You can be a huge help to your heart. Personal and family history affect your risk of heart disease. However, your lifestyle choices have a lot to do with raising or lowering risk factors.

Make it a point to visit your Inova physician to monitor your cholesterol, blood pressure, weight and other factors that can increase your risk. Learn more below about preventing heart disease, heart attack and stroke.

Take a Heart Health Risk Assessment

How healthy do you think your heart is? Are you under a lot of stress? The Heart Risk Assessment can tell you if your lifestyle is increasing your chances of developing heart disease.

Steps to a Healthier Heart:

Better food habits can help you live healthier. The American Heart Association recommends that you eat a wide variety of foods daily from all of the basic food groups, but especially whole grains, vegetables and fruits. Keep fat intake low. Read labels and choose foods and cooking methods that provide 30 percent or fewer calories from fats.

If results of a blood test show that you have an elevated cholesterol level, you have an increased risk of heart disease. Have your cholesterol checked regularly.

Smokers have twice the risk of heart disease of non-smokers. Moreover, the risk increases with the number of cigarettes smoked each day. Cigars, pipes and chewing tobacco also increase risk, although to a lesser degree.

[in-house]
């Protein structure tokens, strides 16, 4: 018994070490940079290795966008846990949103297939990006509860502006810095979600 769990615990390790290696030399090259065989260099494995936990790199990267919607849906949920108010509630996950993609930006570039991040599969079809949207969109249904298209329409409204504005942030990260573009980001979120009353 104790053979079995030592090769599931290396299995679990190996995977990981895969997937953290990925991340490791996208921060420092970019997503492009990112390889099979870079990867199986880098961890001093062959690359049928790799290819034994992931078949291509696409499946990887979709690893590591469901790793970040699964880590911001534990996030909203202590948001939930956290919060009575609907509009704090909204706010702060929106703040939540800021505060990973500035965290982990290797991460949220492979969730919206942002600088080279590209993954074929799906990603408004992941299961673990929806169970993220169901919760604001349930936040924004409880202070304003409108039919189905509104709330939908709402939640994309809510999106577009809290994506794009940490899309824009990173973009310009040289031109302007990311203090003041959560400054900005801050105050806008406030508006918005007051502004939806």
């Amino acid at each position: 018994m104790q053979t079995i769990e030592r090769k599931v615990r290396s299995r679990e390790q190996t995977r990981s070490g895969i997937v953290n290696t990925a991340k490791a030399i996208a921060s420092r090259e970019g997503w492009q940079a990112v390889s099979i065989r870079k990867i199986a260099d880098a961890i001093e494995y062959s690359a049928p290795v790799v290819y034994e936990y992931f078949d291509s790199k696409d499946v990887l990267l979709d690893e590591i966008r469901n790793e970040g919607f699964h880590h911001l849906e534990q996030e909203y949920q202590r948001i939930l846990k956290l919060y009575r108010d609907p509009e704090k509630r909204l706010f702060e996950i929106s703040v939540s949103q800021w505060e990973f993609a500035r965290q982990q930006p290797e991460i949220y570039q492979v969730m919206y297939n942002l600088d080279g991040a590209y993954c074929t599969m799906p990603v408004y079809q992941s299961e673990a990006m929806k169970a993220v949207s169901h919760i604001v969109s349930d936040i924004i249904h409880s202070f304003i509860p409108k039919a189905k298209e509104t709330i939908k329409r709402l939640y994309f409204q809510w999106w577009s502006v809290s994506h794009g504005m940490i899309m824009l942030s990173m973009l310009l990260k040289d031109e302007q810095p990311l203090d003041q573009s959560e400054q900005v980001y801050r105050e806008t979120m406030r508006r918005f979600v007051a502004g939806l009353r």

Among other things, smoking encourages the development of atherosclerosis (fatty plaque) in the blood vessels. It also decreases the good cholesterol (high density lipoproteins or HDL) and increases the tendency for blood to clot inside blood vessels and cause blockages.

Learn More about Inova's Smoking Cessation Program

When left untreated, high blood pressure causes the heart muscle to weaken because it must constantly work harder against the increased resistance in the blood vessels. Untreated high blood pressure can lead to heart failure. It accelerates the development of coronary artery narrowing and increases the risk of heart attacks. It also increases the risk of strokes, kidney damage and aneurysms.

Physical activity is a prime example of how risk-reducing behaviors have multiple benefits. In addition to improving cardiovascular health, regular exercise promotes weight loss, helps lower blood pressure, and enhances the body's ability to eliminate cholesterol and other fatty substances. It even reduces the lifestyle-limiting effects of osteoporosis and arthritis, improves mental health and helps us remain independent as we age, improving the quality of life.

Cardiovascular health has an emotional component. If you're constantly under pressure, coping with anxiety, dealing with people or things that upset you, your body feels it. If it gets to be more than you can handle, your body suffers (emotionally and physically). And, if you're already at risk for developing heart disease, you need to find ways to lower the impact of stress in your everyday life.

Diabetes is responsible for several health complications, including an increased risk for heart disease. Diabetes seems to accelerate the narrowing of blood vessels. Unfortunately, the symptoms of heart disease in many people with diabetes are less easily noticed because the disease affects nerve endings that can cause pain and discomfort. Therefore, aggressive efforts to prevent and diagnose diabetes and heart disease in diabetics are extremely important.